Promise of oil, thousands of jobs as companies hunt in Great Australian Bight
January 18, 2015 10:52PM
Where the oil drilling could happen in the Bight.
OIL explorers are racing to the Great Australian Bight to uncover an enormous untapped resource that promises thousands of South Australian jobs.
News that up to four new seismic survey missions will this year join three already probing the seabed off South Australia is being seen as a sign of unprecedented confidence in the region’s oil and gas potential.
What prospectors believe may be the world’s next major new oilfield would present a huge economic boost to the state, especially Eyre Peninsula, and create thousands of jobs on land and at sea.
A total of six oil companies will spend $1.2 billion on surveys and the drilling of nine wells across 38,785 sq km of seabed this year and next, the enormous investment coming despite a slump in world oil prices to half what they were last year
State Development Energy Resources Department executive director Barry Goldstein said that if research results were favourable, the explorers would spend a further $1.1 billion on another 13 wells and 9269 sq km of 3D seismic surveys in the following three years.
Mr Goldstein said the bight was the largest relatively unexplored area in the world and that resource companies were attracted by the potential for “giant petroleum accumulations”.
“That perception is sufficient, even at today’s low prices, because they won’t be low forever, for explorers to persist,” he said.
“If exploration is a success, it would take no fewer than five years and as many as 10 years to bring a discovery into production because of the need to get a production facility in place.”
SA Chamber of Mines and Energy chief executive Jason Kuchel said the bight was considered to have the potential to be one of the largest offshore oil basins in the world.
He said the value of oil production from a successful oilfield would be worth many tens of billions of dollars.
Multinational oil company BP has expressed its confidence in the region through a $1.437 billion exploration program, starting with $605 million to be spent on its search for oil and gas, much of it in the next two years.
BP, in partnership with Statoil (30 per cent), is the most advanced explorer and will drill four wells from early next year until late 2017.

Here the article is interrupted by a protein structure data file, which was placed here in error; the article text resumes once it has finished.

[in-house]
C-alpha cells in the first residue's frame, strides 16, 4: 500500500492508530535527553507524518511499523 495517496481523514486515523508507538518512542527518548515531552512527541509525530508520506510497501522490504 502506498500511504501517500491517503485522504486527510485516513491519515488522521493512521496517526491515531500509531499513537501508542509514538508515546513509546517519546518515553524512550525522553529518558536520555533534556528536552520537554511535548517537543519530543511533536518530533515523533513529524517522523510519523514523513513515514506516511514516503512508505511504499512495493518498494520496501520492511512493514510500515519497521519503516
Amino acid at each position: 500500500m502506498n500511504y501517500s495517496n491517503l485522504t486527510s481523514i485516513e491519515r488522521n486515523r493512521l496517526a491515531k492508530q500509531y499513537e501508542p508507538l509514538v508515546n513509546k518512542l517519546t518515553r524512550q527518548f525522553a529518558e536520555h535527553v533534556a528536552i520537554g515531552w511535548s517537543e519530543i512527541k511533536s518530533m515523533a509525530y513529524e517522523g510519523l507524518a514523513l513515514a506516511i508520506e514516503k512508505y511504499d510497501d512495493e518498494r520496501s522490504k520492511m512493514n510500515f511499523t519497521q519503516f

The Royal Dutch Shell Olympus tension leg platform sets sail from Kiewit Offshore Service
This follows one year of seismic survey work in 2012, which gave it enough confidence to start drilling in its permit areas, about 300km southwest of Ceduna.
Community benefits will start flowing from the BP exploration this year, with tenders to be issued soon for port facilities at Port Adelaide, a heliport, runway, passenger terminal and hangar at Ceduna and an alternative airfield and passenger terminal at Fowlers Bay, west of Ceduna.
A BP spokesman said some jobs would be created in transport and logistics, supplying fuel, food and transport services.
BP has awarded a $138 million aviation contract to Bristow Helicopters to supply a plane to take workers from Adelaide to Ceduna and supply three helicopters to ferry workers to the oil rig, while a $900 million deep sea oil rig is being built in South Korea.
Chevron has two permit areas next to BP and plans to drill four wells at a cost of more than $500 million between 2016 and 2019 and the two companies plan to share airport and port facilities.
The latest oil exploration activity started in October when a Petroleum Geo-Services survey ship began seismic work on behalf of a Santos and Murphy Oil joint-venture, while TGS launched two survey vessels in December.
Further plans by major international service companies Ion and Schlumberger to produce independent seismic surveys to sell to oil companies are not finalised.
Mr Goldstein said drilling in the bight would be a boon for the state and nation in terms of tax receipts, royalties and energy security, but would have to be carried out in a way that protects human health, safety and the environment.
The tuna industry is concerned about possible interference with migration patterns and is monitoring mining developments.
Australian Southern Bluefin Tuna Industry Association chief executive Brian Jeffriess, however, said the industry had no major problem with the exploration because the majority view was that the oil industry was good for the state and generated jobs.
The Wilderness Society SA director Peter Owen said the environmental group was opposed to developing an oil industry in the bight for many reasons, these including concerns about possible affects on the marine park, marine species and the environment.
The Australian Conservation Foundation could be contacted for comment.